This research studies a younger generation (i.e. post 1990s) of rural-urban migrant men (aged 16-24) and their gendered identity formation. Within the context of rapid globally inflected socio-cultural transformations, the project seeks to understand the ways in which young migrant men’s personal relationships and emerging subjectivities unfold in the following three arenas: family life; workplace; and social and leisure activities. It will ask the following questions:
(1) How do young migrant men of the post-1990s generation interpret changes in their relationships and identities, as they are experiencing migration and social marginalization?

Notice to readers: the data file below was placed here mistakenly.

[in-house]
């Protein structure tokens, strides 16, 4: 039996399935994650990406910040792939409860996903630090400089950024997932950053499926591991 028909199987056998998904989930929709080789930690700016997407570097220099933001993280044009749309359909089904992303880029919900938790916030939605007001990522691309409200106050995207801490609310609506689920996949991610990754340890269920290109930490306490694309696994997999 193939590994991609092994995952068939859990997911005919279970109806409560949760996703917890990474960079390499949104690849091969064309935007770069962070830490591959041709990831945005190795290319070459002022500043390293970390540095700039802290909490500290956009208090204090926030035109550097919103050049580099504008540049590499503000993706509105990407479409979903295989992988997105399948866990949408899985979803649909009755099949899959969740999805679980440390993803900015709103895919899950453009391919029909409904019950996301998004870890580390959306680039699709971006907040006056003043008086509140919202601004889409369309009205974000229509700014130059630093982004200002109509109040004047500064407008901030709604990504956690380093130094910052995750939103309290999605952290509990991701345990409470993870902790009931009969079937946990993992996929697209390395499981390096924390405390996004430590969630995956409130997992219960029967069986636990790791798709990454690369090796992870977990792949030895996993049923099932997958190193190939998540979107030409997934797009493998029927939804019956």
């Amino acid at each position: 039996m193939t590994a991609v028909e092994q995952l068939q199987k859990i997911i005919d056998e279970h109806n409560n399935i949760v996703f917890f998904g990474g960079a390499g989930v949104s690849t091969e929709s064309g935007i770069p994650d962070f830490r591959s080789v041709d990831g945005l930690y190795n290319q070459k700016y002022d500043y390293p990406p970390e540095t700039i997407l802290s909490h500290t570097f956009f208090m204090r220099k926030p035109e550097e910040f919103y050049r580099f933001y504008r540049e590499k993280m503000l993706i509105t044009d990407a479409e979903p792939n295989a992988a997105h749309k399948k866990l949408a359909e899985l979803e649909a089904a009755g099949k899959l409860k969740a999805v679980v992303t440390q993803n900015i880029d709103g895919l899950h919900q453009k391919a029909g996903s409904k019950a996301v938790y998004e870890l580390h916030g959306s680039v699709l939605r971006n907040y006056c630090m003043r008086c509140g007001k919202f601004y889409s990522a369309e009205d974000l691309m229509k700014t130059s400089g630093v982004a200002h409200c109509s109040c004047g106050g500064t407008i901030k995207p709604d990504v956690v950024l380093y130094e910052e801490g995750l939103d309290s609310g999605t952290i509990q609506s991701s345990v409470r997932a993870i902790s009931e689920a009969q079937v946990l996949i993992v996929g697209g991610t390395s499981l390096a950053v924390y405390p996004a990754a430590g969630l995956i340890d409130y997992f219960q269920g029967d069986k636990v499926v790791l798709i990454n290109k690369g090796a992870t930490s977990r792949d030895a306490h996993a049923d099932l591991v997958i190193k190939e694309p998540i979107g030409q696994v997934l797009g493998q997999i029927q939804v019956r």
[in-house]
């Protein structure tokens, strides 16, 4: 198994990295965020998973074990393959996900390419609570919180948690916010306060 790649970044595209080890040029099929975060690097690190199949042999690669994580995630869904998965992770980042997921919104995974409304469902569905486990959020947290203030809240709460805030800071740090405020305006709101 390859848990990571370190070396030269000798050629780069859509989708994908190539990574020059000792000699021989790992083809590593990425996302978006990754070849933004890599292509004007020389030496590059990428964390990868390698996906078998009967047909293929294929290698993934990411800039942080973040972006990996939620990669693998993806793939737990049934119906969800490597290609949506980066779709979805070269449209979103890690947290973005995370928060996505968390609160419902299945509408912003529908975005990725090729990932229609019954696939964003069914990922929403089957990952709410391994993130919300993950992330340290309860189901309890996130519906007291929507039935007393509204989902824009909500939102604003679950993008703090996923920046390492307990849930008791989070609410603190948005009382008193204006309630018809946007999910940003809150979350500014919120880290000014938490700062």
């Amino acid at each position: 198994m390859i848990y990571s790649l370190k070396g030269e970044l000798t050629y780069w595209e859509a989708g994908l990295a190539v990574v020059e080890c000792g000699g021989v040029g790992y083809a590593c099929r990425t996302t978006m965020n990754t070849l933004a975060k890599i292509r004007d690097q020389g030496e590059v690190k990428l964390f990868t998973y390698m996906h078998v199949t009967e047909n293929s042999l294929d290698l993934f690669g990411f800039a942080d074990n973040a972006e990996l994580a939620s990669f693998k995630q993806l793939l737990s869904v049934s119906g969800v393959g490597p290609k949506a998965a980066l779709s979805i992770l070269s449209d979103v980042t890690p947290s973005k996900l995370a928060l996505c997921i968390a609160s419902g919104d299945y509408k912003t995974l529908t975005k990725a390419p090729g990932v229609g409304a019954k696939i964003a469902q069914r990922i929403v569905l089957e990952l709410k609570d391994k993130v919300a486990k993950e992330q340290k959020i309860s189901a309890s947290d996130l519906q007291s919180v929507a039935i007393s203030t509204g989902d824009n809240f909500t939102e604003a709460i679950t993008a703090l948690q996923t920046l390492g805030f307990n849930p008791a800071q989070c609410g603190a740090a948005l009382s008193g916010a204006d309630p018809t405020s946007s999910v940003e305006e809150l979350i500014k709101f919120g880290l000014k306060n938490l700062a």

(2) How do they understand and negotiate their masculinities in public and private domains, including their engagement within various social activities inside and outside the family, as a result of migration?
(3) How do they articulate their perceptions of the future based on their current life circumstances in relation to work and family lives?
More specifically, there will be a particular focus on their articulations of aspiration in the context of Chinese modernization, marked by progress and development. In turn, it aims to contribute to a theoretical understanding of changing masculinities, gender relations and age-specific identity formations beyond a Eurocentric position.
The project runs from July 2015 - January 2017 (Ref. SG142139).